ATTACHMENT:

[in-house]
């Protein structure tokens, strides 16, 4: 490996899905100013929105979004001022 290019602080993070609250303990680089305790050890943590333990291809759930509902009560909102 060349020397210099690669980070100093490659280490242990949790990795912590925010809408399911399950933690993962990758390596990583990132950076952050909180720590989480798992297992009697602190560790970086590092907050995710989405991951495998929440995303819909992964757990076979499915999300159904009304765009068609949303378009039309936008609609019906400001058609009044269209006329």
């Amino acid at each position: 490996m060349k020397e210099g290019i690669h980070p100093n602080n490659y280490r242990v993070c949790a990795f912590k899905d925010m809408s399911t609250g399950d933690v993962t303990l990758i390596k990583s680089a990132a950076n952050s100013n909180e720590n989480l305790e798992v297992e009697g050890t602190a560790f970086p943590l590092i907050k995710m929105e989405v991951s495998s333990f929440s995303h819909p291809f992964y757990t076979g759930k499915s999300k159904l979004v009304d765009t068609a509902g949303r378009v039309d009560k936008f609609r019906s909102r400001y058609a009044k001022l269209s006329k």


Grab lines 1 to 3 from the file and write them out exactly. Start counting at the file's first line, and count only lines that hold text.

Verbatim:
[in-house]
């Protein structure tokens, strides 16, 4: 490996899905100013929105979004001022 290019602080993070609250303990680089305790050890943590333990291809759930509902009560909102 060349020397210099690669980070100093490659280490242990949790990795912590925010809408399911399950933690993962990758390596990583990132950076952050909180720590989480798992297992009697602190560790970086590092907050995710989405991951495998929440995303819909992964757990076979499915999300159904009304765009068609949303378009039309936008609609019906400001058609009044269209006329």
């Amino acid at each position: 490996m060349k020397e210099g290019i690669h980070p100093n602080n490659y280490r242990v993070c949790a990795f912590k899905d925010m809408s399911t609250g399950d933690v993962t303990l990758i390596k990583s680089a990132a950076n952050s100013n909180e720590n989480l305790e798992v297992e009697g050890t602190a560790f970086p943590l590092i907050k995710m929105e989405v991951s495998s333990f929440s995303h819909p291809f992964y757990t076979g759930k499915s999300k159904l979004v009304d765009t068609a509902g949303r378009v039309d009560k936008f609609r019906s909102r400001y058609a009044k001022l269209s006329k």